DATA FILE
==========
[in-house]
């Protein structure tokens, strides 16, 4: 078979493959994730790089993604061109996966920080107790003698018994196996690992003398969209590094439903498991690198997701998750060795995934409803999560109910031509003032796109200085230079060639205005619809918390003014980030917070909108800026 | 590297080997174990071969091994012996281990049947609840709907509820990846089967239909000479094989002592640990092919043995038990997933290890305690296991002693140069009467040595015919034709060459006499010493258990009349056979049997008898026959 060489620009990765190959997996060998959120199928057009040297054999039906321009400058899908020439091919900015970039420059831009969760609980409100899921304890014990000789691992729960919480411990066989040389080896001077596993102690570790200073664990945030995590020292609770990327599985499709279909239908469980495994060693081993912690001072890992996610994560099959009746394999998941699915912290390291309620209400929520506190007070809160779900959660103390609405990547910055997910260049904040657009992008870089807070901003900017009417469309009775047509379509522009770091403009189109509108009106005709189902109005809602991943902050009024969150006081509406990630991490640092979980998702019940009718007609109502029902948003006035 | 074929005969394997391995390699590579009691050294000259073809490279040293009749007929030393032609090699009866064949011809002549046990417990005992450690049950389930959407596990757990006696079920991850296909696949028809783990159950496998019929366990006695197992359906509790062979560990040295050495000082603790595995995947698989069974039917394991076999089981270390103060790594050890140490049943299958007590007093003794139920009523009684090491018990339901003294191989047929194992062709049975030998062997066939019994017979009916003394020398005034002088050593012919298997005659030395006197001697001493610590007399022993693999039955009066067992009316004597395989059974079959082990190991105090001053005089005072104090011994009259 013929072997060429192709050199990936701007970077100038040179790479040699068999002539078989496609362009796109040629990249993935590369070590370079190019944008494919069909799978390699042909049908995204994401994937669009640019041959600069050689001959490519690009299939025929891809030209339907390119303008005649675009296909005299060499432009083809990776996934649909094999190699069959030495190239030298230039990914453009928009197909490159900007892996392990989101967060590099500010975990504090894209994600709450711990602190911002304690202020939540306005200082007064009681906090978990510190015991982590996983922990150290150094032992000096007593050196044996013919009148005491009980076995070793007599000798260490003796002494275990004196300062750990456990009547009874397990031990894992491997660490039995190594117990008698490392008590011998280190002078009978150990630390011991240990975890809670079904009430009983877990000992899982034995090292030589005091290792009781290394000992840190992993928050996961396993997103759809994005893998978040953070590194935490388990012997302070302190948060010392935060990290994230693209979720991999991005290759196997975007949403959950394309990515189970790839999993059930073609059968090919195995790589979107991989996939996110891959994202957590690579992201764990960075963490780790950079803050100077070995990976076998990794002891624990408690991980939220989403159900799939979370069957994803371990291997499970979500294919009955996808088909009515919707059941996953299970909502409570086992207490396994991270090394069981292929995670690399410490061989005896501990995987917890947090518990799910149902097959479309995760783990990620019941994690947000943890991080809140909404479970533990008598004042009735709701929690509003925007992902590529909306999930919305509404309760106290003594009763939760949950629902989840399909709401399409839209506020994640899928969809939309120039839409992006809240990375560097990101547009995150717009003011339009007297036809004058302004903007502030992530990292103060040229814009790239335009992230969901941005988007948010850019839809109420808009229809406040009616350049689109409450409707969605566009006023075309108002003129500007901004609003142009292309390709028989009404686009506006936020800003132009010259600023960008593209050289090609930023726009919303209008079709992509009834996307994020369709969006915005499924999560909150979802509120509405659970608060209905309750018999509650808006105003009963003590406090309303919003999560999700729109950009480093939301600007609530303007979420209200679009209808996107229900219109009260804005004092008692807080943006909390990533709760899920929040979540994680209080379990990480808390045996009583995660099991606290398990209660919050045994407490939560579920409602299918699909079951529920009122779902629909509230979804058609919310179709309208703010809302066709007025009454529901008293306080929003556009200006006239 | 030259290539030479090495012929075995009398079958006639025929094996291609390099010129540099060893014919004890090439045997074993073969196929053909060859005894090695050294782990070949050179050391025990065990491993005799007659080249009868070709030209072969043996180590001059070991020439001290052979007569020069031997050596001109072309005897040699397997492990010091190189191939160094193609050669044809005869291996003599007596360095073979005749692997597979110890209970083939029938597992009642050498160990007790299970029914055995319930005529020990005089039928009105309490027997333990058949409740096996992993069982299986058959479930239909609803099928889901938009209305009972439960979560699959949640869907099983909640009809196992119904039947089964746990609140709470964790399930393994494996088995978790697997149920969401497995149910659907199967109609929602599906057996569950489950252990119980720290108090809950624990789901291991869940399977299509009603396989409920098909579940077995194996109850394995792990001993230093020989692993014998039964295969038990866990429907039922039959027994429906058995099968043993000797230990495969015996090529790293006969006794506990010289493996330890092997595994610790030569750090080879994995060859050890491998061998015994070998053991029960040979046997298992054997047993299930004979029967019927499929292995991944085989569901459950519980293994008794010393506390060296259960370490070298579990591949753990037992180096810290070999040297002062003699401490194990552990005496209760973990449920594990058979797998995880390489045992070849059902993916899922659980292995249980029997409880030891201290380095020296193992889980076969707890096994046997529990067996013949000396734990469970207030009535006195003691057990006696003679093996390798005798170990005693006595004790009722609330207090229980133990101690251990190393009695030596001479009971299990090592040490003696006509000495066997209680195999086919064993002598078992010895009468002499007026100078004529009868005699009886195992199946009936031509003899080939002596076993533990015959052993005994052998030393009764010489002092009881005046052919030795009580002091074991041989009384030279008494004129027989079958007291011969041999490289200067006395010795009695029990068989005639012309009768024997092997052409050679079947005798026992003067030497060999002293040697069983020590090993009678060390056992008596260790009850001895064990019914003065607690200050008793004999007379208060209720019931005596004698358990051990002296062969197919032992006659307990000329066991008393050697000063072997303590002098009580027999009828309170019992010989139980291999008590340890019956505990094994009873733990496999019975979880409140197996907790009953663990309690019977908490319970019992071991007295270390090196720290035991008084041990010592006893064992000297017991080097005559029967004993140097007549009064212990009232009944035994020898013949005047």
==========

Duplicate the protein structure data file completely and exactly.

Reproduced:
[in-house]
């Protein structure tokens, strides 16, 4: 078979493959994730790089993604061109996966920080107790003698018994196996690992003398969209590094439903498991690198997701998750060795995934409803999560109910031509003032796109200085230079060639205005619809918390003014980030917070909108800026 | 590297080997174990071969091994012996281990049947609840709907509820990846089967239909000479094989002592640990092919043995038990997933290890305690296991002693140069009467040595015919034709060459006499010493258990009349056979049997008898026959 060489620009990765190959997996060998959120199928057009040297054999039906321009400058899908020439091919900015970039420059831009969760609980409100899921304890014990000789691992729960919480411990066989040389080896001077596993102690570790200073664990945030995590020292609770990327599985499709279909239908469980495994060693081993912690001072890992996610994560099959009746394999998941699915912290390291309620209400929520506190007070809160779900959660103390609405990547910055997910260049904040657009992008870089807070901003900017009417469309009775047509379509522009770091403009189109509108009106005709189902109005809602991943902050009024969150006081509406990630991490640092979980998702019940009718007609109502029902948003006035 | 074929005969394997391995390699590579009691050294000259073809490279040293009749007929030393032609090699009866064949011809002549046990417990005992450690049950389930959407596990757990006696079920991850296909696949028809783990159950496998019929366990006695197992359906509790062979560990040295050495000082603790595995995947698989069974039917394991076999089981270390103060790594050890140490049943299958007590007093003794139920009523009684090491018990339901003294191989047929194992062709049975030998062997066939019994017979009916003394020398005034002088050593012919298997005659030395006197001697001493610590007399022993693999039955009066067992009316004597395989059974079959082990190991105090001053005089005072104090011994009259 013929072997060429192709050199990936701007970077100038040179790479040699068999002539078989496609362009796109040629990249993935590369070590370079190019944008494919069909799978390699042909049908995204994401994937669009640019041959600069050689001959490519690009299939025929891809030209339907390119303008005649675009296909005299060499432009083809990776996934649909094999190699069959030495190239030298230039990914453009928009197909490159900007892996392990989101967060590099500010975990504090894209994600709450711990602190911002304690202020939540306005200082007064009681906090978990510190015991982590996983922990150290150094032992000096007593050196044996013919009148005491009980076995070793007599000798260490003796002494275990004196300062750990456990009547009874397990031990894992491997660490039995190594117990008698490392008590011998280190002078009978150990630390011991240990975890809670079904009430009983877990000992899982034995090292030589005091290792009781290394000992840190992993928050996961396993997103759809994005893998978040953070590194935490388990012997302070302190948060010392935060990290994230693209979720991999991005290759196997975007949403959950394309990515189970790839999993059930073609059968090919195995790589979107991989996939996110891959994202957590690579992201764990960075963490780790950079803050100077070995990976076998990794002891624990408690991980939220989403159900799939979370069957994803371990291997499970979500294919009955996808088909009515919707059941996953299970909502409570086992207490396994991270090394069981292929995670690399410490061989005896501990995987917890947090518990799910149902097959479309995760783990990620019941994690947000943890991080809140909404479970533990008598004042009735709701929690509003925007992902590529909306999930919305509404309760106290003594009763939760949950629902989840399909709401399409839209506020994640899928969809939309120039839409992006809240990375560097990101547009995150717009003011339009007297036809004058302004903007502030992530990292103060040229814009790239335009992230969901941005988007948010850019839809109420808009229809406040009616350049689109409450409707969605566009006023075309108002003129500007901004609003142009292309390709028989009404686009506006936020800003132009010259600023960008593209050289090609930023726009919303209008079709992509009834996307994020369709969006915005499924999560909150979802509120509405659970608060209905309750018999509650808006105003009963003590406090309303919003999560999700729109950009480093939301600007609530303007979420209200679009209808996107229900219109009260804005004092008692807080943006909390990533709760899920929040979540994680209080379990990480808390045996009583995660099991606290398990209660919050045994407490939560579920409602299918699909079951529920009122779902629909509230979804058609919310179709309208703010809302066709007025009454529901008293306080929003556009200006006239 | 030259290539030479090495012929075995009398079958006639025929094996291609390099010129540099060893014919004890090439045997074993073969196929053909060859005894090695050294782990070949050179050391025990065990491993005799007659080249009868070709030209072969043996180590001059070991020439001290052979007569020069031997050596001109072309005897040699397997492990010091190189191939160094193609050669044809005869291996003599007596360095073979005749692997597979110890209970083939029938597992009642050498160990007790299970029914055995319930005529020990005089039928009105309490027997333990058949409740096996992993069982299986058959479930239909609803099928889901938009209305009972439960979560699959949640869907099983909640009809196992119904039947089964746990609140709470964790399930393994494996088995978790697997149920969401497995149910659907199967109609929602599906057996569950489950252990119980720290108090809950624990789901291991869940399977299509009603396989409920098909579940077995194996109850394995792990001993230093020989692993014998039964295969038990866990429907039922039959027994429906058995099968043993000797230990495969015996090529790293006969006794506990010289493996330890092997595994610790030569750090080879994995060859050890491998061998015994070998053991029960040979046997298992054997047993299930004979029967019927499929292995991944085989569901459950519980293994008794010393506390060296259960370490070298579990591949753990037992180096810290070999040297002062003699401490194990552990005496209760973990449920594990058979797998995880390489045992070849059902993916899922659980292995249980029997409880030891201290380095020296193992889980076969707890096994046997529990067996013949000396734990469970207030009535006195003691057990006696003679093996390798005798170990005693006595004790009722609330207090229980133990101690251990190393009695030596001479009971299990090592040490003696006509000495066997209680195999086919064993002598078992010895009468002499007026100078004529009868005699009886195992199946009936031509003899080939002596076993533990015959052993005994052998030393009764010489002092009881005046052919030795009580002091074991041989009384030279008494004129027989079958007291011969041999490289200067006395010795009695029990068989005639012309009768024997092997052409050679079947005798026992003067030497060999002293040697069983020590090993009678060390056992008596260790009850001895064990019914003065607690200050008793004999007379208060209720019931005596004698358990051990002296062969197919032992006659307990000329066991008393050697000063072997303590002098009580027999009828309170019992010989139980291999008590340890019956505990094994009873733990496999019975979880409140197996907790009953663990309690019977908490319970019992071991007295270390090196720290035991008084041990010592006893064992000297017991080097005559029967004993140097007549009064212990009232009944035994020898013949005047």